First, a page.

School of Computing

Programming Languages and Systems: PhD Studentships

This projects are merely suggestions and illustrate the broad themes of the research group. Potential research students are encouraged and welcome to produce their own suggestions in these research areas or other research areas in the field. All applicants are invited to contact the academic associated with the project when making an application.

Mathematical specification of C++ concurrency libraries

Contact: Mary Batty

We write rigorous mathematical specifications of messy real-world parts of the computer system, providing a formal basis for reasoning about code, and helping to improve the official definitions of the system. Our fixes for flaws in the low-level concurrency specifications of C and C++ have been adopted by the International Standards Organisation (ISO). We have shown that fundamental flaws remain, but we have a new definition that fixes these. The ISO are developing definitions of higher-level concurrency libraries, e.g. distributed counters and concurrent queues. This project will build mathematical specifications of the new C++ library definitions, incorporate them into our mathematical formalism, and validate implementations of the library either using mathematical proof or automated solvers. This is an ambitious theoretical project with the potential for real-world impact. It will involve developing skills in formal specification, mechanised theorem proving (e.g. HOL, Coq, Isabelle), and the use of automated solvers (e.g. QBF).

Behavioural APIs for secure communicating systems

Contact: Laura Bocchi

In this project you will develop a theory and tool for design and implementation of secure communicating systems. The project will centre on Behavioural APIs. Behavioural APIs are abstract specifications of application-level protocols; they go beyond traditional APIs in that they specify conversation patterns among components/services (and not just sets of supported operations). Behavioural API have been successfully applied to guarantee safety (e.g., absence of deadlocks) via code generation, verification and monitoring. Security has been explored only to a limited extent in this context. The project will focus on data-centric security and provenance, but possibly involve other security aspects. ​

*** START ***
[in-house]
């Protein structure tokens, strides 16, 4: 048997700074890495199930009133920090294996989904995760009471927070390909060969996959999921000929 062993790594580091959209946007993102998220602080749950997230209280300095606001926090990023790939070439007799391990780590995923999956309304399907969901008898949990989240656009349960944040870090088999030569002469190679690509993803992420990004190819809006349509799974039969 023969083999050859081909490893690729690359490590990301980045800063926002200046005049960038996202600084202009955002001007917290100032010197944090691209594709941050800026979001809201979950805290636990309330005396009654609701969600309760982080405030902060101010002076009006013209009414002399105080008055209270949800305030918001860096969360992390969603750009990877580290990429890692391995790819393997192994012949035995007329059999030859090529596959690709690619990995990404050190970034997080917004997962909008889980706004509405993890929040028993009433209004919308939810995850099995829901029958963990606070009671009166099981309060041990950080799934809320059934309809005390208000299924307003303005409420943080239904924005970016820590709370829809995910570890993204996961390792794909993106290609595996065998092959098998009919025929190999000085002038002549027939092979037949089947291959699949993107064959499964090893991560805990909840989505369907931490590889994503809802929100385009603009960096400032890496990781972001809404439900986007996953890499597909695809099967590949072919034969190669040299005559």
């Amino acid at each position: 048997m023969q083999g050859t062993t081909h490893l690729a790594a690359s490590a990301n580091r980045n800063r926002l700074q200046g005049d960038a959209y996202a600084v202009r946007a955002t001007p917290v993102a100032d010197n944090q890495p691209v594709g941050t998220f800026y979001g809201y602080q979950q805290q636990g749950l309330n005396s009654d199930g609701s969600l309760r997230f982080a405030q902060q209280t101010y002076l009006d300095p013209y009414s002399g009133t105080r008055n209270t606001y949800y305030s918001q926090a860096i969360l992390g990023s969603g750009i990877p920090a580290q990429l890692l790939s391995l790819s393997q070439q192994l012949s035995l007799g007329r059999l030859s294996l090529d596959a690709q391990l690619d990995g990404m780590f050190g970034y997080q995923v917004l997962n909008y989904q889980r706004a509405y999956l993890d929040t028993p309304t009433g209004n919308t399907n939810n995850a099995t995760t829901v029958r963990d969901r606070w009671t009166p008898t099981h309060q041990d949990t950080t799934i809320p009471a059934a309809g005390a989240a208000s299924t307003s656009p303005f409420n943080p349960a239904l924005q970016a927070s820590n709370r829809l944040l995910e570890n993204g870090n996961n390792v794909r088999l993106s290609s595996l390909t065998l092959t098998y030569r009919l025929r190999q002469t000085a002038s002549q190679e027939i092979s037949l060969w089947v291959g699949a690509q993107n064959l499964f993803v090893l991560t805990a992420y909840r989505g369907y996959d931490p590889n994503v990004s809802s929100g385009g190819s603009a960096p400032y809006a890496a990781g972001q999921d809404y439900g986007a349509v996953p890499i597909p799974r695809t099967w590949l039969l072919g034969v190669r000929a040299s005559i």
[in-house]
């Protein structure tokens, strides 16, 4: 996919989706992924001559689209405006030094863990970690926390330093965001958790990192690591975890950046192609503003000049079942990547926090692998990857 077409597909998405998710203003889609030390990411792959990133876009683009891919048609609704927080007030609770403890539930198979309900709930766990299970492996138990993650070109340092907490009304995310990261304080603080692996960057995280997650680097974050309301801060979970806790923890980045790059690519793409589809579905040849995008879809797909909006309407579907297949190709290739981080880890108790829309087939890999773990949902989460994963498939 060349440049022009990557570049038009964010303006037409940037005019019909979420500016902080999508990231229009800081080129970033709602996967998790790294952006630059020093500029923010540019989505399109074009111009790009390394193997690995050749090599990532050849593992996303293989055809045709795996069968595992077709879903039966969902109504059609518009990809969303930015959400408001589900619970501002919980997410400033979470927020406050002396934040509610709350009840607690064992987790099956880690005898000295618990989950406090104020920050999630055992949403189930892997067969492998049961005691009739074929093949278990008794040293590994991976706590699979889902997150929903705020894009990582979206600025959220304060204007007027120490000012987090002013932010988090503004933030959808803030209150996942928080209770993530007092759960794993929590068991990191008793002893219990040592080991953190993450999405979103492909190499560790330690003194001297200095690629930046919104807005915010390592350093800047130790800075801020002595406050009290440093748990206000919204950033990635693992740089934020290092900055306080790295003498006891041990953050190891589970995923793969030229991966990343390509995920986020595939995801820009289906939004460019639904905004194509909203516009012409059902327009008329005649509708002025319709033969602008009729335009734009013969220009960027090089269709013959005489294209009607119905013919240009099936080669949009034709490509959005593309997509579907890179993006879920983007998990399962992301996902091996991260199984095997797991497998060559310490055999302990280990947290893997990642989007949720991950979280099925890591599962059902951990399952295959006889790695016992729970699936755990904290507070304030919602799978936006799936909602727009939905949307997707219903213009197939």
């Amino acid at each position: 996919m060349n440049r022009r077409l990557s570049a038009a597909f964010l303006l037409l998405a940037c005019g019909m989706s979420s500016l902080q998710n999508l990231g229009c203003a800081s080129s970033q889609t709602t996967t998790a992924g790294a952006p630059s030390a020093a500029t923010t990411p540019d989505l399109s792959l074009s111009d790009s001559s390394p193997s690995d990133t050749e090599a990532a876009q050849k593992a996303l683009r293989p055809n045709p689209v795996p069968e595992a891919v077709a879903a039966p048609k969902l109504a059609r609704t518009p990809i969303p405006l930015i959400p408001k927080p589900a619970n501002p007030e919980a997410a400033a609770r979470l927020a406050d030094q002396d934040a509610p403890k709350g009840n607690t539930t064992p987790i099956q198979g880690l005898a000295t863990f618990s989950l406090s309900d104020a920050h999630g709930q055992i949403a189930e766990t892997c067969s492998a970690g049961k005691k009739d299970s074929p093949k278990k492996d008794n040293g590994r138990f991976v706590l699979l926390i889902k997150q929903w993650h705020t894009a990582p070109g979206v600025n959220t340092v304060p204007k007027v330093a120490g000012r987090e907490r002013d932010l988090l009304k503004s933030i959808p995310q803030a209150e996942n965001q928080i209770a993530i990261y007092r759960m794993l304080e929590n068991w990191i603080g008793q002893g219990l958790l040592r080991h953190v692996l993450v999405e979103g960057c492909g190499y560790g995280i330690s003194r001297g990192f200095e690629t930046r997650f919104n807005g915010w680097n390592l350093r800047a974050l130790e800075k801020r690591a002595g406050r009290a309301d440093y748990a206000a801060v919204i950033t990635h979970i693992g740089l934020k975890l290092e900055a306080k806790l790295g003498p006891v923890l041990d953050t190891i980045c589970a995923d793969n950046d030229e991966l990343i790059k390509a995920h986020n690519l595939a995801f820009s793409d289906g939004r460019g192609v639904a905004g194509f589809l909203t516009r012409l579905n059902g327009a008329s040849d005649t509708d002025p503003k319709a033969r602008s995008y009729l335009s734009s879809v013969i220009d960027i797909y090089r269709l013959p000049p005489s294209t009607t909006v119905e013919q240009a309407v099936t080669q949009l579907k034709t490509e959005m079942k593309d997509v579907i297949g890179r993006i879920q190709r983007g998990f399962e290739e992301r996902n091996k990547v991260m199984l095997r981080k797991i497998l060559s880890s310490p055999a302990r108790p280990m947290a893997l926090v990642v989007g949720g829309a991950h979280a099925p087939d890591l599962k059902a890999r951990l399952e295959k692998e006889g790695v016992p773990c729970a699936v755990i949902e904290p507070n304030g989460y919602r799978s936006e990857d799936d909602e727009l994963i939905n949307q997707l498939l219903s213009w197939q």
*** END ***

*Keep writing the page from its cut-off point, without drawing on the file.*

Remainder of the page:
From correct real-time models to correct real-time programs

Contact: Laura Bocchi

Verification of real-time models (e.g., timed automata) is supported by well-established theories and tools. Once a real-time model is proved correct, one must make sure that correctness properties do not “get lost in implementation” (i.e., that the implementation of the model preserves its desirable properties). In this project you will develop a formally grounded framework that supports development of correct programs out of correct models. You will work on automata theory (e.g., on novel notions of refinement), programming languages (e.g., on mapping models into APIs for some language, such as Erlang, Go, or Java), and tool development.

Contracts for communicating Erlang processes

Contact: Olaf Chitil

Erlang is a concurrent functional programming language designed by Ericsson with dynamic process creation and asynchronous message passing. The aim of the research project is first to define a language for expressing properties of process creation and communication, for example communication protocols. These properties are expressed as contracts that state which program part to blame if the property does not hold. Contracts shall prevent many concurrency-related runtime errors but still allow common Erlang programming patterns. The second challenge is to devise methods for checking these contracts. Checking could be either statically at compile time or dynamically at run-time. Static type systems have been defined on top of the dynamically typed Erlang language, but these concentrate on the traditional, non-concurrent aspects of the language. The project will build on a wide area of previous research on type systems, tracing, dynamic and static contracts for functional languages and session types.

Tracing real-world functional programs

Contact: Olaf Chitil

The Haskell tracer Hat (www.haskell.org/hat) consists of a trace generation system plus various tools for viewing a trace. Hat demonstrated its enormous value for locating faults in Haskell programs. However, it is not used in practice, because its trace generation system only handles Haskell 98, a small subset of the real-world Haskell language compiled by the Glasgow Haskell compiler ghc. Thus the heart of this project is the design and implementation of a local modification of the Glasgow Haskell compiler such that its executables generate traces at run-time. This work will be followed by detailed studies of using traces of real-world Haskell programs. The experience will directly lead to ideas for improvements. For example, it is already clear that for most purpose only the computations of some program parts have to be traced whereas standard libraries and other parts are trusted to be correct and hence are not traced. Although trusting is a well-known concept in tracing, a useful scheme still needs to be developed.

Extending the concept of dependability case to address resilience

Contact: Rogerio de Lemos